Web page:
“I don’t understand why I could still go in a store and buy a weapon of war,” said Sam Zeif, 18, sobbing after he described texting his family members during the attack. “Let’s never let this happen again, please, please.”
Trump sat in the middle of a semi-circle in the White House State Dining Room. Photographers captured images of his handwritten note card with questions and responses such as: “What would you most want me to know about your experience?” and “I hear you.”
In Tallahassee, students demanded that lawmakers restrict sales of assault rifles. Some wore T-shirts and carried signs reading: “We call B.S.,” one of the slogans of the movement started by the survivors.
Trump also said he was open to looking at age limits, among other measures, and lamented the closure of many mental institutions that helped assess violent people.
“There’s no ... middle ground of having that institution where you had trained people that could handle it and do something about it,” Trump said.
Fred Guttenberg, whose daughter was killed at Stoneman Douglas, told Republican Senator Marco Rubio of Florida at a town hall program televised on CNN on Wednesday night his comments and those of the president’s in the past week had been “pathetically weak.”
Rubio, under fire for saying the problems could not be solved by gun laws alone, said he would support a law that would prevent 18-year-olds from buying a rifle as well as a ban on “bump stocks,” an accessory that enables a rifle to shoot hundreds of rounds a minute.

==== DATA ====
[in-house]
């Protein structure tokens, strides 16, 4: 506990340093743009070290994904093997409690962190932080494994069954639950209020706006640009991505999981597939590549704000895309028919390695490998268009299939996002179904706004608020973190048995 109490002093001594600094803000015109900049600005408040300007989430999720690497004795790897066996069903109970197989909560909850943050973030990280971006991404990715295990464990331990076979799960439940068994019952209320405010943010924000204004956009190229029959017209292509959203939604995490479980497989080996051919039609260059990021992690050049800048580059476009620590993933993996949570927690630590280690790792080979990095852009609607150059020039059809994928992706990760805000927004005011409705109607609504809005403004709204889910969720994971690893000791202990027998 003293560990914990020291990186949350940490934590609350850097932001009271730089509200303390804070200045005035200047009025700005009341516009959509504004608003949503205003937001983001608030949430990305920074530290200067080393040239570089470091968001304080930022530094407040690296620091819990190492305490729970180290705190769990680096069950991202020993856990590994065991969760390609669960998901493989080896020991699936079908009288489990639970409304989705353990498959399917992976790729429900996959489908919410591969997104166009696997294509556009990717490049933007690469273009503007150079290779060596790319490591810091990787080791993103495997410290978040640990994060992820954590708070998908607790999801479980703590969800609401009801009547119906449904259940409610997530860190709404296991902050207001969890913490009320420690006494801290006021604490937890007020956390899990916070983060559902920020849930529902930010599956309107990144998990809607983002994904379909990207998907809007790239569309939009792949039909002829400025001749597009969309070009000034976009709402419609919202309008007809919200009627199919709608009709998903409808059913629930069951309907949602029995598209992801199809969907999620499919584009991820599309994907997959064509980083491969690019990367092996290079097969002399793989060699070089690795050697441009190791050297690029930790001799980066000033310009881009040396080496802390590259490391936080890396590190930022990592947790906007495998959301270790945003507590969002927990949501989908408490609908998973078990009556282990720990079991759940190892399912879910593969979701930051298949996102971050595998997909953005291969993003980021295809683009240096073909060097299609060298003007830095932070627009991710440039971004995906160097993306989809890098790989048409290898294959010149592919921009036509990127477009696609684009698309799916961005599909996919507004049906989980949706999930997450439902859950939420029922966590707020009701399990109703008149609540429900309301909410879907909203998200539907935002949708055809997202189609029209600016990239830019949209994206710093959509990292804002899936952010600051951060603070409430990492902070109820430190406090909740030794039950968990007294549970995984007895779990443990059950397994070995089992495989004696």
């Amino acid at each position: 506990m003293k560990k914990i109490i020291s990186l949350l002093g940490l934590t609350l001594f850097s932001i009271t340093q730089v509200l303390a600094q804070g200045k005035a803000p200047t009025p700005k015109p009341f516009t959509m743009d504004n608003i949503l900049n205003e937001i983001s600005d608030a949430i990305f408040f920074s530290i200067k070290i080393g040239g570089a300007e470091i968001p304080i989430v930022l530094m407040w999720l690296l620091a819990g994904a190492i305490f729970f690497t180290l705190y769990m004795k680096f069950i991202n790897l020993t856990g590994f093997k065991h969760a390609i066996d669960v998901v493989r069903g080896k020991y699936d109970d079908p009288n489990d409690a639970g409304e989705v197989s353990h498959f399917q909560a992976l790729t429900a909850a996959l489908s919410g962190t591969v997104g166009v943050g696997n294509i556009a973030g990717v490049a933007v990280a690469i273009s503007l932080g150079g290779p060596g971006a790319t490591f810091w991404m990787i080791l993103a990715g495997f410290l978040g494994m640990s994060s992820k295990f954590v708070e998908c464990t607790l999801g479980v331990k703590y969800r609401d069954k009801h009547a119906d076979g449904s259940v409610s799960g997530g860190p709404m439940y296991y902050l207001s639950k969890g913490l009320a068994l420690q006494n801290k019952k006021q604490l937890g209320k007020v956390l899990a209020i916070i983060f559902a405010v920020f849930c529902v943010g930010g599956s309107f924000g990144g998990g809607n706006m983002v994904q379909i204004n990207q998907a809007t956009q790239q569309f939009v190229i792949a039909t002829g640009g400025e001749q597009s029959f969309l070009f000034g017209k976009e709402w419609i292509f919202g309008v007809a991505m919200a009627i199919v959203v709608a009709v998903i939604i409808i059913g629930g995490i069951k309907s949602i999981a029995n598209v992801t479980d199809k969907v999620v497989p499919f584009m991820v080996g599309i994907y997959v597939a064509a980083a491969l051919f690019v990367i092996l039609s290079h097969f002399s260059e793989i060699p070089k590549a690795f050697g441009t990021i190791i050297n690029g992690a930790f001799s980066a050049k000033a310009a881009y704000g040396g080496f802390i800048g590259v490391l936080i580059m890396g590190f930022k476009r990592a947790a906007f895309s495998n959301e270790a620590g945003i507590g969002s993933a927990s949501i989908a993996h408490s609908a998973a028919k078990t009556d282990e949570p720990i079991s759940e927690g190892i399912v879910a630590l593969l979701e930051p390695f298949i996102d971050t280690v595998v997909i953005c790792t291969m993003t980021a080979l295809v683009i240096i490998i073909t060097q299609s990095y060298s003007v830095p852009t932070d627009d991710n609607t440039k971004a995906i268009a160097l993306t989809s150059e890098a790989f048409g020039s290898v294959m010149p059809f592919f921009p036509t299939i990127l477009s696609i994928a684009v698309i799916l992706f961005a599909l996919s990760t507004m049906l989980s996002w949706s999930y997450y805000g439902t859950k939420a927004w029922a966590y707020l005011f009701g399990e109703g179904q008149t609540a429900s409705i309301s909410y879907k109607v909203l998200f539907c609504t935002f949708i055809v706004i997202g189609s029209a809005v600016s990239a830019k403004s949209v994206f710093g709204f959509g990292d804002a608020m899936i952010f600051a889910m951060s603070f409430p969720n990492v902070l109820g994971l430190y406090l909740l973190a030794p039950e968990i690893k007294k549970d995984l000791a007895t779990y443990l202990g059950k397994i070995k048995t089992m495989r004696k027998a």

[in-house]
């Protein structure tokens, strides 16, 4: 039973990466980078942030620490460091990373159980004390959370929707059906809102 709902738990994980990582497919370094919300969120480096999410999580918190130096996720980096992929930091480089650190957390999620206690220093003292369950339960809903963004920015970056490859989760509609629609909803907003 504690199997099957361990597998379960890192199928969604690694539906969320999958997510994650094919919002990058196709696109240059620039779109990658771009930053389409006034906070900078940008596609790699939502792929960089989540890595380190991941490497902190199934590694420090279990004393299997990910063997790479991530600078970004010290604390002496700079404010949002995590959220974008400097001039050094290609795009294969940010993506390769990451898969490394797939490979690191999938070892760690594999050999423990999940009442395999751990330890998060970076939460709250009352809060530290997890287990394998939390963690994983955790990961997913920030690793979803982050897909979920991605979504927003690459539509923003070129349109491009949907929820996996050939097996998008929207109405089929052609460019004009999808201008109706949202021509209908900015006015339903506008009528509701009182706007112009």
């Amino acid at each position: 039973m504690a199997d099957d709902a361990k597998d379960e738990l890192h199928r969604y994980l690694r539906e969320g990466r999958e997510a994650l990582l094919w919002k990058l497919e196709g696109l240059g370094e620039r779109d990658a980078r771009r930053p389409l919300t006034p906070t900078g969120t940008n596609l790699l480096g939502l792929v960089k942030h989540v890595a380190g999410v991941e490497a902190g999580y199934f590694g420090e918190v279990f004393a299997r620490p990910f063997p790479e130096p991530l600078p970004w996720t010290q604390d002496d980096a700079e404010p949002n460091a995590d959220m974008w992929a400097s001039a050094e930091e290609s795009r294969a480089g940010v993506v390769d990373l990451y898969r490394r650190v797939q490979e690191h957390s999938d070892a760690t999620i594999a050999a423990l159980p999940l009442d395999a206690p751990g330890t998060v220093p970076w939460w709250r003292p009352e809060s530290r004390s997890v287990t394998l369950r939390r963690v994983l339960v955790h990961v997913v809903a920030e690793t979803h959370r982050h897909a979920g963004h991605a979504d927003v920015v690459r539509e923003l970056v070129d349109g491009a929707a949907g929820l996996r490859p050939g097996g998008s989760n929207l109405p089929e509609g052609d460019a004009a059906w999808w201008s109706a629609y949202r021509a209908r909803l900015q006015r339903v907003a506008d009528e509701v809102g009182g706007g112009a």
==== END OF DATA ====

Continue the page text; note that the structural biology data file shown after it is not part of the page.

Ashley Kurth, a Republican teacher who protected more than 60 people in her classroom, questioned Rubio about Trump’s proposal to arm teachers.
“Am I supposed to get extra training now to serve and protect? ... Am I supposed to get a Kevlar vest? Am I supposed to strap it (the gun) to my leg or put it in my desk?”
Rubio responded that the idea of arming teacher was wrong.
NRA spokeswoman Dana Loesch told the crowd of several thousand people the gun lobby wanted to prevent people with mental illness that make them a danger to themselves and others from getting firearms, and that authorities needed to do a better job of following up on warning signs.
“I don’t believe that this insane monster should have ever been able to obtain a firearm. This individual was nuts,” she said of the suspected school shooter.
Trump directed the Justice Department on Tuesday to work on a regulation that would effectively ban bump stocks.
Last October, a retired real estate investor used multiple assault rifles equipped with bump stocks to kill 58 people at a Las Vegas outdoor concert, the deadliest attack by a single gunman in U.S. history. Bump stocks have not played a prominent role in other recent U.S. mass shootings.
The NRA opposes an outright ban on bump stocks but has said it would be open to restrictions on them.
Additional reporting by Katanga Johnson in Parkland, Fla., Bernie Woodall in Fort Lauderdale, Fla., Jon Herskovitz in Austin, Texas, Keith Coffman in Denver and Roberta Rampton, Richard Cowan, Susan Heavey, Doina Chiacu, Mohammad Zargham and Eric Beech in Washington; Writing by Scott Malone, Roberta Rampton and Jeff Mason; Editing by Jeffrey Benkoe, Peter Cooney and Paul Tait